Two cool new posts that build on what I called Federalism. 2.0.
First, from Jason Mazzone on the individual mandate and federalism:
Whatever else it proves, the individual mandate litigation is an opportunity to think more carefully and more systematically about how federalism and other structural provisions of the Constitution relate to individual liberties–and vice-versa.
Mike Rappaport at the Originalism Blog concurs with Jason:
I struggle to understand the appeal of a description of federalism as “states’ rights,” if that is taken to mean that states as states have some sort of moral right we are bound to respect. Federalism is a worthy goal to the extent it leads to good results for individuals, not because states have moral claims (what ever that might mean).
At Prawfs Allan Erbsen blogs about McIntyre Machinery, Ltd. v. Nicastro and looks at how the Court’s interpretation of personal jurisdiction and horizontal federalism was viewed as a tool to protect liberty:
We can more easily follow the plurality’s densely written argument by fragmenting it into components. The plurality essentially contended (on page 9 of the slip opinion) that: (1) limits on personal jurisdiction exist to protect “individual liberty” rather than as “a matter of state sovereignty”; (2) liberty is important because of the Due Process Clause; (3) the Due Process Clause “protects the individual’s right to be subject only to lawful power”; and (4) power is lawful only if it is within the “sovereign” “authority” of the forum state. So the plurality appears to have concluded that the scope of a state’s adjudicative jurisdiction is at least partially a function of the scope of its sovereign authority, assessed through the prism of liberty. But how do we know how far the state’s sovereign authority extends? It is here that the opinion takes an interesting turn. The plurality observed (again on page 9) that “if another State [other than the defendant’s “home State”] were to assert jurisdiction in an inappropriate case, it would upset the federal balance, which posits that each State has a sovereignty that is not subject to unlawful intrusion by other States.” This language suggests that each state’s sovereignty is a function of its role in a federal system that includes other equally sovereign states. The plurality’s complete chain of reasoning therefore runs as follows: limits on jurisdiction implicate liberty, liberty implicates due process, due process requires focusing on state authority, and state authority is a function of the forum state’s position among other coequal actors in a federal system. The opinion thus suggests that one cannot understand the scope of states’ adjudicative jurisdiction without thinking about horizontal federalism.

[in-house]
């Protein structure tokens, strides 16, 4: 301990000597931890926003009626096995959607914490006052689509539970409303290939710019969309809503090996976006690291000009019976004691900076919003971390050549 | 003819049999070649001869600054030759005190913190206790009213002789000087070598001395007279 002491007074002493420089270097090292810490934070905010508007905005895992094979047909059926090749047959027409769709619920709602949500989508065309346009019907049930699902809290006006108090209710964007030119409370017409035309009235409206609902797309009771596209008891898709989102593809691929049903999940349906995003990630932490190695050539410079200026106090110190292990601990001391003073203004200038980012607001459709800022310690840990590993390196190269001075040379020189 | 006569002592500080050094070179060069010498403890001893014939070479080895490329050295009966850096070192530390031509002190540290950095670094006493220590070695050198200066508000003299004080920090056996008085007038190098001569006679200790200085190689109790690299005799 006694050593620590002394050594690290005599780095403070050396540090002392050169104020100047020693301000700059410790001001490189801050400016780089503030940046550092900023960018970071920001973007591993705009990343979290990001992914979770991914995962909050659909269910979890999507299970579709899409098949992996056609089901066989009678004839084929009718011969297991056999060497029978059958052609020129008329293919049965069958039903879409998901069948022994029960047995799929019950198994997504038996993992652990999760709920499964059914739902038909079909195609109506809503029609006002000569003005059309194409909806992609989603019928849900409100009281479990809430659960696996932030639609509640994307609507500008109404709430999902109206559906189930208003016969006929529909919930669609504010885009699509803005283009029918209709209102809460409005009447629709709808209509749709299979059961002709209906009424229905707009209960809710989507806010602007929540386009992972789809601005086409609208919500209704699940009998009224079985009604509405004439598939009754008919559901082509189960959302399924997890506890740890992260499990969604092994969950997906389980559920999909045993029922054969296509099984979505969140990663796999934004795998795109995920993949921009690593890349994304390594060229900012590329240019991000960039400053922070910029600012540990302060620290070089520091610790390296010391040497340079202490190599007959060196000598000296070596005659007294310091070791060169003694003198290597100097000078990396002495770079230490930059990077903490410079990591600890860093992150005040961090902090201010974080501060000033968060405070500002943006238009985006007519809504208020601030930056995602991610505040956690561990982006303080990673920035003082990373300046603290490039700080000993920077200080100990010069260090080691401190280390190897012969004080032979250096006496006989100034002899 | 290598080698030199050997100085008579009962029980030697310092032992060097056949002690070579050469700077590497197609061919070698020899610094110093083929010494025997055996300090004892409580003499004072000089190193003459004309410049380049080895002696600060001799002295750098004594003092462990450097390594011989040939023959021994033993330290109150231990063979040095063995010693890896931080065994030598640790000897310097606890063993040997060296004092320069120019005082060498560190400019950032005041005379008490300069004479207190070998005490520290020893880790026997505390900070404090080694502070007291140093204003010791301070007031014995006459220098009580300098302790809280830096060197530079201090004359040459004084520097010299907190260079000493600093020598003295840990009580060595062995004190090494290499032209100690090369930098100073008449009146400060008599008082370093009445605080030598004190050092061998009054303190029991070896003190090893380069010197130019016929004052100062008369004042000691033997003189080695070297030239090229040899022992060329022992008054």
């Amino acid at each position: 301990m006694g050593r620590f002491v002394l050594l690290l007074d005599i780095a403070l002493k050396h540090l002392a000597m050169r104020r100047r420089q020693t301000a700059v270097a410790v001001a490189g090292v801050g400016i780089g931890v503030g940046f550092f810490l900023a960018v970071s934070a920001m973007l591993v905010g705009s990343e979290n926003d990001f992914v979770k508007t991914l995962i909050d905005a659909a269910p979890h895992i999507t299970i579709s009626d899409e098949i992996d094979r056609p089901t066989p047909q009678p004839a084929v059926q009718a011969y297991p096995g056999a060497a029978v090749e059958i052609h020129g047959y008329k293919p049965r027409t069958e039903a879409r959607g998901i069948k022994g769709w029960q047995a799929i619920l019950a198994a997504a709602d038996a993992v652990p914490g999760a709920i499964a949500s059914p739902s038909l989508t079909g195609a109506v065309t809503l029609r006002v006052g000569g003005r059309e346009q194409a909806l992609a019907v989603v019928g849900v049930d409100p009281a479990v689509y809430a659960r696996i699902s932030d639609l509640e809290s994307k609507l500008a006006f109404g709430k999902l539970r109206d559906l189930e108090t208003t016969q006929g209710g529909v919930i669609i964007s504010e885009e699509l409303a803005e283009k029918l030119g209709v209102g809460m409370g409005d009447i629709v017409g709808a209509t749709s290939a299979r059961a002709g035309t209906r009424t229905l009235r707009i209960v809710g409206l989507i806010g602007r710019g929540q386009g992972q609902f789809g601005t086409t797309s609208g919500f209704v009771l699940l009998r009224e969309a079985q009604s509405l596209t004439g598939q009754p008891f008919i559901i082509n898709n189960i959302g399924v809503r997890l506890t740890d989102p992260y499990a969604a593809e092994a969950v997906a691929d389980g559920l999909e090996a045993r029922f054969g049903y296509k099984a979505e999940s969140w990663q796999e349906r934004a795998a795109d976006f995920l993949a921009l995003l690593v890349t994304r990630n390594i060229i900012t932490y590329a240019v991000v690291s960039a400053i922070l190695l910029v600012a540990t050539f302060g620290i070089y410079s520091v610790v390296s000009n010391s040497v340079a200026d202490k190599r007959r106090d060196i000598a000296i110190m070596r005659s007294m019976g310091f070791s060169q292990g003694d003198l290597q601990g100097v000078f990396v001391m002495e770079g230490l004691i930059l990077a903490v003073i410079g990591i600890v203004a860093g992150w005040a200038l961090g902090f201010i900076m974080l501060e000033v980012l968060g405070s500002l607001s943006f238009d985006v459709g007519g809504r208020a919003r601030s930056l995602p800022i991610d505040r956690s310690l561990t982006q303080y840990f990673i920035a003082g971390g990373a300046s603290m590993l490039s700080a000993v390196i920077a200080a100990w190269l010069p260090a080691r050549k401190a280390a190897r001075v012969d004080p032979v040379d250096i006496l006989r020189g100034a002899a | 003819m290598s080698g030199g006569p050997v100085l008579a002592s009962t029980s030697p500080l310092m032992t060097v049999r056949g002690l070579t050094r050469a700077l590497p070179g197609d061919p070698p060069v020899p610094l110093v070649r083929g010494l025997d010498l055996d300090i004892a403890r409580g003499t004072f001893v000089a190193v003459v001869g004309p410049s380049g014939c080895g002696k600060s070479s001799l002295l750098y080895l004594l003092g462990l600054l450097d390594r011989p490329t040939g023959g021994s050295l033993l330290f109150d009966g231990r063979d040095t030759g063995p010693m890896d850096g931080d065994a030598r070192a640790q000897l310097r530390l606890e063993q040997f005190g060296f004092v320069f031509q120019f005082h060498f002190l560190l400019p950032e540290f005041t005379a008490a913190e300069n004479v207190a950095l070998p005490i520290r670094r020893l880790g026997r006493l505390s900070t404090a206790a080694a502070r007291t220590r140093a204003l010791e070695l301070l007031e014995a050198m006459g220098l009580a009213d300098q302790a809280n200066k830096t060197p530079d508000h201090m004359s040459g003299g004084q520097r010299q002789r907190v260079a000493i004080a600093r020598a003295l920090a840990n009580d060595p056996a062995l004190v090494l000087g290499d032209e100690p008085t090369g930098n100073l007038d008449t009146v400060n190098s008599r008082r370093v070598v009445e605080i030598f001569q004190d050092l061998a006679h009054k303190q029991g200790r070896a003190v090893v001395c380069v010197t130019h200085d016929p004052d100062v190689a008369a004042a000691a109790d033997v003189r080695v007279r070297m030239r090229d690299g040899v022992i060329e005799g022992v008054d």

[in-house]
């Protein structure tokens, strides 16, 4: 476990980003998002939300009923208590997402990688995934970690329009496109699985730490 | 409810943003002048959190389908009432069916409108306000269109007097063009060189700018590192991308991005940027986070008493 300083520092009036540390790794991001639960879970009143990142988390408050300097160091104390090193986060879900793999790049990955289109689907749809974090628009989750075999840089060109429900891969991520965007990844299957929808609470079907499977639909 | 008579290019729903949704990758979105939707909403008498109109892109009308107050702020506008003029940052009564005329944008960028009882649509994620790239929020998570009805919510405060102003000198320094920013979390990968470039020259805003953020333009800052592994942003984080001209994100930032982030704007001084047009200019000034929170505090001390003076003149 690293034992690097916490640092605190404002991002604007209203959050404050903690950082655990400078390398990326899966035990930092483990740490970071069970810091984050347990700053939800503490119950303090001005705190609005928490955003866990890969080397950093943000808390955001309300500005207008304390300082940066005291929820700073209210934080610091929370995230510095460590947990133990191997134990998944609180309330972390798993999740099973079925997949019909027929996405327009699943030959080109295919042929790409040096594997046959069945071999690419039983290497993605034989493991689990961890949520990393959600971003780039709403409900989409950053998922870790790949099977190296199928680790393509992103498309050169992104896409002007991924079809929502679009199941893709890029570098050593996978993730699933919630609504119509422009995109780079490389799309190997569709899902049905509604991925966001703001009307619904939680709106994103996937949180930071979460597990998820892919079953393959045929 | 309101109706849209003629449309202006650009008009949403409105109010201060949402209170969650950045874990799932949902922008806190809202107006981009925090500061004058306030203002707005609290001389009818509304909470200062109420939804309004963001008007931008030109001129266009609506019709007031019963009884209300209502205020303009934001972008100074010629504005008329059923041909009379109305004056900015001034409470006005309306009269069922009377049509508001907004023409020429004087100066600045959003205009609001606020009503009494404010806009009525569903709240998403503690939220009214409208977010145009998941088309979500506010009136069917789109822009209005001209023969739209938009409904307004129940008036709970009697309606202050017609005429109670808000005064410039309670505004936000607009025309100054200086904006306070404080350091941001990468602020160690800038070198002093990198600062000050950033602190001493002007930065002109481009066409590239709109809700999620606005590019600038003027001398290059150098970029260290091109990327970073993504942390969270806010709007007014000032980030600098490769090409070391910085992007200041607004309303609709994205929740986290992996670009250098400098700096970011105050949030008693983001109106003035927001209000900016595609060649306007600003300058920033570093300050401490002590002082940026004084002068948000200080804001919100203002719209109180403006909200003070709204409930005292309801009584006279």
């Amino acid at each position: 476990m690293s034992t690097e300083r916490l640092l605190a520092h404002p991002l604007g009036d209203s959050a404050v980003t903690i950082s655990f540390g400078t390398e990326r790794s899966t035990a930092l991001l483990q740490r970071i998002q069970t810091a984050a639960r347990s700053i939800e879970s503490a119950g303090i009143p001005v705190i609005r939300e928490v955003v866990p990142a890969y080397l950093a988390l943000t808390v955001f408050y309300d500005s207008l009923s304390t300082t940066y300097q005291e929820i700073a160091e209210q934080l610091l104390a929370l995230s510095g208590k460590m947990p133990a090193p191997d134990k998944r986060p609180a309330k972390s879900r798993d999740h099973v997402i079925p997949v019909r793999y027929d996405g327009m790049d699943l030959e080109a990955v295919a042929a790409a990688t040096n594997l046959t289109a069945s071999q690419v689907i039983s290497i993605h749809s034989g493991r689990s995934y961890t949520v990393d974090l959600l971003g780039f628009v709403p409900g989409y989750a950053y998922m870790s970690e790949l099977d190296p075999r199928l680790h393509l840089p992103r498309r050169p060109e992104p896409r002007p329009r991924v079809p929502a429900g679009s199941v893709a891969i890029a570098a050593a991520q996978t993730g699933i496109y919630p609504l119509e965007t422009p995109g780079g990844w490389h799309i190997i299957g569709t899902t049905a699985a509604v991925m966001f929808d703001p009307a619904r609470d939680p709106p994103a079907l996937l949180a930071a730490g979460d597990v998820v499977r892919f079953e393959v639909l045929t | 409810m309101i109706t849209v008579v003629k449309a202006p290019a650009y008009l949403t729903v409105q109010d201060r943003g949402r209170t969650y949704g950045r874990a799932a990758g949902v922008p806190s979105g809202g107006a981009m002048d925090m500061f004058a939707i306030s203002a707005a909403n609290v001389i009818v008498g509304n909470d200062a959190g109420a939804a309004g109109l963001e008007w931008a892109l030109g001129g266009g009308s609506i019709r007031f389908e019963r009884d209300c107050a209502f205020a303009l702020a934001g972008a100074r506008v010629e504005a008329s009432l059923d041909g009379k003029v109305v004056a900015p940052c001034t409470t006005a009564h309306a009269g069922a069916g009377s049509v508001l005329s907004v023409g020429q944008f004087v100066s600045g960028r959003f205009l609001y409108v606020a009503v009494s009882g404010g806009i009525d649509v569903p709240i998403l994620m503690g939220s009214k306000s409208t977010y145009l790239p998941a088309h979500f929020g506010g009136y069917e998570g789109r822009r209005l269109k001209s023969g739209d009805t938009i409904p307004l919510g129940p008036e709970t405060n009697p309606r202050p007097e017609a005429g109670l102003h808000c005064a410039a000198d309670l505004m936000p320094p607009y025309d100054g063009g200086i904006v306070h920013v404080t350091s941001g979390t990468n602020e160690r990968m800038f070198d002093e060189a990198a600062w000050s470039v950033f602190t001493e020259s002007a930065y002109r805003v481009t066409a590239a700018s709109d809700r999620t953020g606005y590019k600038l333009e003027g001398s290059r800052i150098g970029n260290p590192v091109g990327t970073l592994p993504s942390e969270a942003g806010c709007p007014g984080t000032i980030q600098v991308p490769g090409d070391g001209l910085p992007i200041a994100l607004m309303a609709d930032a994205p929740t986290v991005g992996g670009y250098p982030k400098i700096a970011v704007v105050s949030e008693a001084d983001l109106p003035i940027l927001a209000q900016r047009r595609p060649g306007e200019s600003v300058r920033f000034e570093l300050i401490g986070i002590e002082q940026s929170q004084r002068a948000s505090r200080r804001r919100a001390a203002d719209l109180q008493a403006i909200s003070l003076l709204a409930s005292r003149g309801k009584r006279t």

Again, NIcastro, like Bond, is from Justice Kennedy. Federalism-liberty is the new black.
I read Nicastro very quickly at the end of the term, and never had time to go back to it, but it seemed to be quite important.